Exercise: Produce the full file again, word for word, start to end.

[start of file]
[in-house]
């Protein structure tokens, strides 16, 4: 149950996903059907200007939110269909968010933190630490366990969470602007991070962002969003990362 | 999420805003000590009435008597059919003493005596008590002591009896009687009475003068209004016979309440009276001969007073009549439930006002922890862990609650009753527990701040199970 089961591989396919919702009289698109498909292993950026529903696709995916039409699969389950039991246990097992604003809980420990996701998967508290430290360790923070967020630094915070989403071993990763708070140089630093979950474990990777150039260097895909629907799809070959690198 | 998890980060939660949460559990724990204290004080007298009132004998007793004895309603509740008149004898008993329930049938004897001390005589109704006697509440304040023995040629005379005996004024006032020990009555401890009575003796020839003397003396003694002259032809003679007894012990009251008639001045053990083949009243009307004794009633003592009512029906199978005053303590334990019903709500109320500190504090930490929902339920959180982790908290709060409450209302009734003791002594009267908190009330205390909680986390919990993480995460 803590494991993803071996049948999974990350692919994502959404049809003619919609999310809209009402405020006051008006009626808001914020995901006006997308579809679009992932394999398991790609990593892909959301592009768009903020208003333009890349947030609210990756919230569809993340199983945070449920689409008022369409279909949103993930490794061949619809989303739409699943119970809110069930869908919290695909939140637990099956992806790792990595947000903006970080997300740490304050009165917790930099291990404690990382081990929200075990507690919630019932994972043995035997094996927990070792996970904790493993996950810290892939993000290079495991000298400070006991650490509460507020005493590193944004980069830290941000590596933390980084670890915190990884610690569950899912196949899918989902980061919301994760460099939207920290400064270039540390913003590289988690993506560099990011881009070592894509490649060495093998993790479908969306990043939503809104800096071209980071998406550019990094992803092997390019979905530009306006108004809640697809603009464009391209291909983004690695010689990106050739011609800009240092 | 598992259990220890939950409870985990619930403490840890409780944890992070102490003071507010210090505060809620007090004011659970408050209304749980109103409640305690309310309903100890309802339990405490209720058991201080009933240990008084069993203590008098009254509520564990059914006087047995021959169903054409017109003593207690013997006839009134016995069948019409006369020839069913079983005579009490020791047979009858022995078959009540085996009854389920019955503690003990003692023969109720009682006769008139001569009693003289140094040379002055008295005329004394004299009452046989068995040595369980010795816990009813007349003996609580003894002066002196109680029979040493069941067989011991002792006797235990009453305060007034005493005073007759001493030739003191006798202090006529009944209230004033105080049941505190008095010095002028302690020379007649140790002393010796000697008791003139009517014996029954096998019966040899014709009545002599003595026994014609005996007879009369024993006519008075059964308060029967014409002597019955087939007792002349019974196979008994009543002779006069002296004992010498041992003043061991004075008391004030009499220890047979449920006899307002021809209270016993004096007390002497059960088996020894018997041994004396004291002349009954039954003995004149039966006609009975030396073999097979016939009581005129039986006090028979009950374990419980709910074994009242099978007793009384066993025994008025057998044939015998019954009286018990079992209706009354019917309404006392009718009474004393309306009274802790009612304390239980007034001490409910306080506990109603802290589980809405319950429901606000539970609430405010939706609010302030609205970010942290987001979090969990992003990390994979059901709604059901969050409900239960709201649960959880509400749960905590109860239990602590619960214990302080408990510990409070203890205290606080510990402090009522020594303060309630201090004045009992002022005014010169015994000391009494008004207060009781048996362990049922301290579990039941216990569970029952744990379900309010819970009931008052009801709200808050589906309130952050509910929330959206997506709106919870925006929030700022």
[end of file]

[in-house]
């Protein structure tokens, strides 16, 4: 149950996903059907200007939110269909968010933190630490366990969470602007991070962002969003990362 | 999420805003000590009435008597059919003493005596008590002591009896009687009475003068209004016979309440009276001969007073009549439930006002922890862990609650009753527990701040199970 089961591989396919919702009289698109498909292993950026529903696709995916039409699969389950039991246990097992604003809980420990996701998967508290430290360790923070967020630094915070989403071993990763708070140089630093979950474990990777150039260097895909629907799809070959690198 | 998890980060939660949460559990724990204290004080007298009132004998007793004895309603509740008149004898008993329930049938004897001390005589109704006697509440304040023995040629005379005996004024006032020990009555401890009575003796020839003397003396003694002259032809003679007894012990009251008639001045053990083949009243009307004794009633003592009512029906199978005053303590334990019903709500109320500190504090930490929902339920959180982790908290709060409450209302009734003791002594009267908190009330205390909680986390919990993480995460 803590494991993803071996049948999974990350692919994502959404049809003619919609999310809209009402405020006051008006009626808001914020995901006006997308579809679009992932394999398991790609990593892909959301592009768009903020208003333009890349947030609210990756919230569809993340199983945070449920689409008022369409279909949103993930490794061949619809989303739409699943119970809110069930869908919290695909939140637990099956992806790792990595947000903006970080997300740490304050009165917790930099291990404690990382081990929200075990507690919630019932994972043995035997094996927990070792996970904790493993996950810290892939993000290079495991000298400070006991650490509460507020005493590193944004980069830290941000590596933390980084670890915190990884610690569950899912196949899918989902980061919301994760460099939207920290400064270039540390913003590289988690993506560099990011881009070592894509490649060495093998993790479908969306990043939503809104800096071209980071998406550019990094992803092997390019979905530009306006108004809640697809603009464009391209291909983004690695010689990106050739011609800009240092 | 598992259990220890939950409870985990619930403490840890409780944890992070102490003071507010210090505060809620007090004011659970408050209304749980109103409640305690309310309903100890309802339990405490209720058991201080009933240990008084069993203590008098009254509520564990059914006087047995021959169903054409017109003593207690013997006839009134016995069948019409006369020839069913079983005579009490020791047979009858022995078959009540085996009854389920019955503690003990003692023969109720009682006769008139001569009693003289140094040379002055008295005329004394004299009452046989068995040595369980010795816990009813007349003996609580003894002066002196109680029979040493069941067989011991002792006797235990009453305060007034005493005073007759001493030739003191006798202090006529009944209230004033105080049941505190008095010095002028302690020379007649140790002393010796000697008791003139009517014996029954096998019966040899014709009545002599003595026994014609005996007879009369024993006519008075059964308060029967014409002597019955087939007792002349019974196979008994009543002779006069002296004992010498041992003043061991004075008391004030009499220890047979449920006899307002021809209270016993004096007390002497059960088996020894018997041994004396004291002349009954039954003995004149039966006609009975030396073999097979016939009581005129039986006090028979009950374990419980709910074994009242099978007793009384066993025994008025057998044939015998019954009286018990079992209706009354019917309404006392009718009474004393309306009274802790009612304390239980007034001490409910306080506990109603802290589980809405319950429901606000539970609430405010939706609010302030609205970010942290987001979090969990992003990390994979059901709604059901969050409900239960709201649960959880509400749960905590109860239990602590619960214990302080408990510990409070203890205290606080510990402090009522020594303060309630201090004045009992002022005014010169015994000391009494008004207060009781048996362990049922301290579990039941216990569970029952744990379900309010819970009931008052009801709200808050589906309130952050509910929330959206997506709106919870925006929030700022």